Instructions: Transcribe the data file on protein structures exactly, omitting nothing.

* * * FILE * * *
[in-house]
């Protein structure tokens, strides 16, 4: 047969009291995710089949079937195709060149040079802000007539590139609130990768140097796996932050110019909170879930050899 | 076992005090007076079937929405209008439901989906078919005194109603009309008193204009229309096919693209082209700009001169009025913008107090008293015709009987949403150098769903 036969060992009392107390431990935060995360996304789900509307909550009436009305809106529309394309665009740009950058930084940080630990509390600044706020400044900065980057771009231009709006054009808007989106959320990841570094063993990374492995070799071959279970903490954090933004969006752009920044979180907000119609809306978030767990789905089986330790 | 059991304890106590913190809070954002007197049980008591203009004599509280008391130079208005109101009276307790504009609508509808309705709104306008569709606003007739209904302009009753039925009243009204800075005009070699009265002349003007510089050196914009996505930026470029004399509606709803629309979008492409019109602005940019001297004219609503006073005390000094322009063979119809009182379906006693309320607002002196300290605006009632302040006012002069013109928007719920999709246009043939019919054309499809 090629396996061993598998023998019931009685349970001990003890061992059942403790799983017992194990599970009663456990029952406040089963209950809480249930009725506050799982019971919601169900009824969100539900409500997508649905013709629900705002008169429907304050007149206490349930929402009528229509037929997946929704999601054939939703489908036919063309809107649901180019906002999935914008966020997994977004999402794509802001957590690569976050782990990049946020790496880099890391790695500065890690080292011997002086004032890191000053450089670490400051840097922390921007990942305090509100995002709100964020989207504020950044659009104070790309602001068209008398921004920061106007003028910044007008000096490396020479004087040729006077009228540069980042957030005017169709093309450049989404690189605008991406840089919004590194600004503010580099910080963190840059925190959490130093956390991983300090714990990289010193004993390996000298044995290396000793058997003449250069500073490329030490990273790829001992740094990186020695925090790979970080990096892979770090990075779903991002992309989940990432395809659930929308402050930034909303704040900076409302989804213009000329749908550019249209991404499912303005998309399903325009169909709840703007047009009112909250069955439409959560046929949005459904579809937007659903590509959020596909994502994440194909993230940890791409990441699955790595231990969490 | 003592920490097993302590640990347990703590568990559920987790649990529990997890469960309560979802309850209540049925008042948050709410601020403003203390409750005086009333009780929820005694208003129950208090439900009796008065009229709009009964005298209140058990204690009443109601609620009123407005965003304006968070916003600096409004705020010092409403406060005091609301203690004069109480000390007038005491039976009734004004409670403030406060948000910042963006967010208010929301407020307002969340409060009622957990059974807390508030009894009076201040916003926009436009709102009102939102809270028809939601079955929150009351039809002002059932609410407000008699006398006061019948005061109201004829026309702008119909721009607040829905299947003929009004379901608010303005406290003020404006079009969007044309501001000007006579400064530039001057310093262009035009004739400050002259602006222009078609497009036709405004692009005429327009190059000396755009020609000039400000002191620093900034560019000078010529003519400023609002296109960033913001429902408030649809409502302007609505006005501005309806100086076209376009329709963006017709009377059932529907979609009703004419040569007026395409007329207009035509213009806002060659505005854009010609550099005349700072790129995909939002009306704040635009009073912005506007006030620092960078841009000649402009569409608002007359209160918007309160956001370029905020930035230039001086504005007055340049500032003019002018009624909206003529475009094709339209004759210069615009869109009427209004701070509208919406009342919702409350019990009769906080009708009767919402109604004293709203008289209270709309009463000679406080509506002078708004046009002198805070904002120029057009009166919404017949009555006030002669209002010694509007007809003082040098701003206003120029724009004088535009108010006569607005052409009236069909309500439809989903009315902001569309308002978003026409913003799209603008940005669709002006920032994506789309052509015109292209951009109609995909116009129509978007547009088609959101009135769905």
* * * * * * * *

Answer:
[in-house]
């Protein structure tokens, strides 16, 4: 047969009291995710089949079937195709060149040079802000007539590139609130990768140097796996932050110019909170879930050899 | 076992005090007076079937929405209008439901989906078919005194109603009309008193204009229309096919693209082209700009001169009025913008107090008293015709009987949403150098769903 036969060992009392107390431990935060995360996304789900509307909550009436009305809106529309394309665009740009950058930084940080630990509390600044706020400044900065980057771009231009709006054009808007989106959320990841570094063993990374492995070799071959279970903490954090933004969006752009920044979180907000119609809306978030767990789905089986330790 | 059991304890106590913190809070954002007197049980008591203009004599509280008391130079208005109101009276307790504009609508509808309705709104306008569709606003007739209904302009009753039925009243009204800075005009070699009265002349003007510089050196914009996505930026470029004399509606709803629309979008492409019109602005940019001297004219609503006073005390000094322009063979119809009182379906006693309320607002002196300290605006009632302040006012002069013109928007719920999709246009043939019919054309499809 090629396996061993598998023998019931009685349970001990003890061992059942403790799983017992194990599970009663456990029952406040089963209950809480249930009725506050799982019971919601169900009824969100539900409500997508649905013709629900705002008169429907304050007149206490349930929402009528229509037929997946929704999601054939939703489908036919063309809107649901180019906002999935914008966020997994977004999402794509802001957590690569976050782990990049946020790496880099890391790695500065890690080292011997002086004032890191000053450089670490400051840097922390921007990942305090509100995002709100964020989207504020950044659009104070790309602001068209008398921004920061106007003028910044007008000096490396020479004087040729006077009228540069980042957030005017169709093309450049989404690189605008991406840089919004590194600004503010580099910080963190840059925190959490130093956390991983300090714990990289010193004993390996000298044995290396000793058997003449250069500073490329030490990273790829001992740094990186020695925090790979970080990096892979770090990075779903991002992309989940990432395809659930929308402050930034909303704040900076409302989804213009000329749908550019249209991404499912303005998309399903325009169909709840703007047009009112909250069955439409959560046929949005459904579809937007659903590509959020596909994502994440194909993230940890791409990441699955790595231990969490 | 003592920490097993302590640990347990703590568990559920987790649990529990997890469960309560979802309850209540049925008042948050709410601020403003203390409750005086009333009780929820005694208003129950208090439900009796008065009229709009009964005298209140058990204690009443109601609620009123407005965003304006968070916003600096409004705020010092409403406060005091609301203690004069109480000390007038005491039976009734004004409670403030406060948000910042963006967010208010929301407020307002969340409060009622957990059974807390508030009894009076201040916003926009436009709102009102939102809270028809939601079955929150009351039809002002059932609410407000008699006398006061019948005061109201004829026309702008119909721009607040829905299947003929009004379901608010303005406290003020404006079009969007044309501001000007006579400064530039001057310093262009035009004739400050002259602006222009078609497009036709405004692009005429327009190059000396755009020609000039400000002191620093900034560019000078010529003519400023609002296109960033913001429902408030649809409502302007609505006005501005309806100086076209376009329709963006017709009377059932529907979609009703004419040569007026395409007329207009035509213009806002060659505005854009010609550099005349700072790129995909939002009306704040635009009073912005506007006030620092960078841009000649402009569409608002007359209160918007309160956001370029905020930035230039001086504005007055340049500032003019002018009624909206003529475009094709339209004759210069615009869109009427209004701070509208919406009342919702409350019990009769906080009708009767919402109604004293709203008289209270709309009463000679406080509506002078708004046009002198805070904002120029057009009166919404017949009555006030002669209002010694509007007809003082040098701003206003120029724009004088535009108010006569607005052409009236069909309500439809989903009315902001569309308002978003026409913003799209603008940005669709002006920032994506789309052509015109292209951009109609995909116009129509978007547009088609959101009135769905």